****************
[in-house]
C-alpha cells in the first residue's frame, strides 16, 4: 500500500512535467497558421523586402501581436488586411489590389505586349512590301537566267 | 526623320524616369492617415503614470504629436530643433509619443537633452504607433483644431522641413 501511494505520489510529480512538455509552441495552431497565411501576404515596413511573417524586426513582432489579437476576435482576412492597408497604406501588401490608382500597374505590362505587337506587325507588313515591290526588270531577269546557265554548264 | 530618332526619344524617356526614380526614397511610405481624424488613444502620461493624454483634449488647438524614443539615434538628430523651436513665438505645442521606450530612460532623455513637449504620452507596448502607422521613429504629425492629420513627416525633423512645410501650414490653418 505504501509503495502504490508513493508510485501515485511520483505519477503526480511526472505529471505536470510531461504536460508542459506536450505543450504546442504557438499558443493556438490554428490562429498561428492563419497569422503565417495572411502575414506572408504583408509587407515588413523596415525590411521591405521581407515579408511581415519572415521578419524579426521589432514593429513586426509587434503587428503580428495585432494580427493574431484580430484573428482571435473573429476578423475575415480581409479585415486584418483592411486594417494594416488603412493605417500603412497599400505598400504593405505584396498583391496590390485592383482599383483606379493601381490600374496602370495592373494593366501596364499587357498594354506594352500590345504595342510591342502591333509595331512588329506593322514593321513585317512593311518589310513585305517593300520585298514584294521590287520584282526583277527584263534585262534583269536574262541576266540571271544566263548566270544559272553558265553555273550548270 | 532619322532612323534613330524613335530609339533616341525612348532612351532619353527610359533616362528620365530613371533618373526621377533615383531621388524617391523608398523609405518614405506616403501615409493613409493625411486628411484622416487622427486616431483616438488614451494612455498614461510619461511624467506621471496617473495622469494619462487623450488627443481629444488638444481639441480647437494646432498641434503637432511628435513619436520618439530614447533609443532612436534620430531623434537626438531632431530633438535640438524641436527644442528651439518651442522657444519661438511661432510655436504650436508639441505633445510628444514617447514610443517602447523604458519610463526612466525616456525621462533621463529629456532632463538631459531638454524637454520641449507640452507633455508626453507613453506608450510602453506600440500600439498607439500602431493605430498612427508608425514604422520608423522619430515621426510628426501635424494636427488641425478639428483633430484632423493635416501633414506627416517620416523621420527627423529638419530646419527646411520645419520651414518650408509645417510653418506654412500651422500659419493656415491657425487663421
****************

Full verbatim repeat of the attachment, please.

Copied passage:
[in-house]
C-alpha cells in the first residue's frame, strides 16, 4: 500500500512535467497558421523586402501581436488586411489590389505586349512590301537566267 | 526623320524616369492617415503614470504629436530643433509619443537633452504607433483644431522641413 501511494505520489510529480512538455509552441495552431497565411501576404515596413511573417524586426513582432489579437476576435482576412492597408497604406501588401490608382500597374505590362505587337506587325507588313515591290526588270531577269546557265554548264 | 530618332526619344524617356526614380526614397511610405481624424488613444502620461493624454483634449488647438524614443539615434538628430523651436513665438505645442521606450530612460532623455513637449504620452507596448502607422521613429504629425492629420513627416525633423512645410501650414490653418 505504501509503495502504490508513493508510485501515485511520483505519477503526480511526472505529471505536470510531461504536460508542459506536450505543450504546442504557438499558443493556438490554428490562429498561428492563419497569422503565417495572411502575414506572408504583408509587407515588413523596415525590411521591405521581407515579408511581415519572415521578419524579426521589432514593429513586426509587434503587428503580428495585432494580427493574431484580430484573428482571435473573429476578423475575415480581409479585415486584418483592411486594417494594416488603412493605417500603412497599400505598400504593405505584396498583391496590390485592383482599383483606379493601381490600374496602370495592373494593366501596364499587357498594354506594352500590345504595342510591342502591333509595331512588329506593322514593321513585317512593311518589310513585305517593300520585298514584294521590287520584282526583277527584263534585262534583269536574262541576266540571271544566263548566270544559272553558265553555273550548270 | 532619322532612323534613330524613335530609339533616341525612348532612351532619353527610359533616362528620365530613371533618373526621377533615383531621388524617391523608398523609405518614405506616403501615409493613409493625411486628411484622416487622427486616431483616438488614451494612455498614461510619461511624467506621471496617473495622469494619462487623450488627443481629444488638444481639441480647437494646432498641434503637432511628435513619436520618439530614447533609443532612436534620430531623434537626438531632431530633438535640438524641436527644442528651439518651442522657444519661438511661432510655436504650436508639441505633445510628444514617447514610443517602447523604458519610463526612466525616456525621462533621463529629456532632463538631459531638454524637454520641449507640452507633455508626453507613453506608450510602453506600440500600439498607439500602431493605430498612427508608425514604422520608423522619430515621426510628426501635424494636427488641425478639428483633430484632423493635416501633414506627416517620416523621420527627423529638419530646419527646411520645419520651414518650408509645417510653418506654412500651422500659419493656415491657425487663421